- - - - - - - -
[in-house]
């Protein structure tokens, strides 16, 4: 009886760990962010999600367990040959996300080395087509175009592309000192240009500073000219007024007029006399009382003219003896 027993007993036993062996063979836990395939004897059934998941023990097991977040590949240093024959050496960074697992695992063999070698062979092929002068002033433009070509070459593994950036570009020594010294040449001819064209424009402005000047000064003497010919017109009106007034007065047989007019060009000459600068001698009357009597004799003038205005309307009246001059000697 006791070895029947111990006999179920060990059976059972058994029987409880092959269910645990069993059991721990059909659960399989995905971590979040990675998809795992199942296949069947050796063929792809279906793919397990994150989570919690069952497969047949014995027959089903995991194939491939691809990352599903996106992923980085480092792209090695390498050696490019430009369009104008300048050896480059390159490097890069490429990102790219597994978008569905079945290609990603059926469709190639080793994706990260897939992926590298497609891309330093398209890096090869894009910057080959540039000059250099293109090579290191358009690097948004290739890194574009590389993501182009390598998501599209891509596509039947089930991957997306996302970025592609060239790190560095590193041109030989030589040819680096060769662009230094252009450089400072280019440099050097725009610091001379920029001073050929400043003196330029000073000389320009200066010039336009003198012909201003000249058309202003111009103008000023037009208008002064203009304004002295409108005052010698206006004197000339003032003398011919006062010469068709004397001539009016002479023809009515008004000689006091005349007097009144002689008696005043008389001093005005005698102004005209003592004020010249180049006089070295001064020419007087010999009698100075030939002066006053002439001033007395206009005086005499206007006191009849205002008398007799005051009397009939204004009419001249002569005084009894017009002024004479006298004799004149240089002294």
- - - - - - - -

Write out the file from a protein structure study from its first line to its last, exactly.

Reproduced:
[in-house]
């Protein structure tokens, strides 16, 4: 009886760990962010999600367990040959996300080395087509175009592309000192240009500073000219007024007029006399009382003219003896 027993007993036993062996063979836990395939004897059934998941023990097991977040590949240093024959050496960074697992695992063999070698062979092929002068002033433009070509070459593994950036570009020594010294040449001819064209424009402005000047000064003497010919017109009106007034007065047989007019060009000459600068001698009357009597004799003038205005309307009246001059000697 006791070895029947111990006999179920060990059976059972058994029987409880092959269910645990069993059991721990059909659960399989995905971590979040990675998809795992199942296949069947050796063929792809279906793919397990994150989570919690069952497969047949014995027959089903995991194939491939691809990352599903996106992923980085480092792209090695390498050696490019430009369009104008300048050896480059390159490097890069490429990102790219597994978008569905079945290609990603059926469709190639080793994706990260897939992926590298497609891309330093398209890096090869894009910057080959540039000059250099293109090579290191358009690097948004290739890194574009590389993501182009390598998501599209891509596509039947089930991957997306996302970025592609060239790190560095590193041109030989030589040819680096060769662009230094252009450089400072280019440099050097725009610091001379920029001073050929400043003196330029000073000389320009200066010039336009003198012909201003000249058309202003111009103008000023037009208008002064203009304004002295409108005052010698206006004197000339003032003398011919006062010469068709004397001539009016002479023809009515008004000689006091005349007097009144002689008696005043008389001093005005005698102004005209003592004020010249180049006089070295001064020419007087010999009698100075030939002066006053002439001033007395206009005086005499206007006191009849205002008398007799005051009397009939204004009419001249002569005084009894017009002024004479006298004799004149240089002294």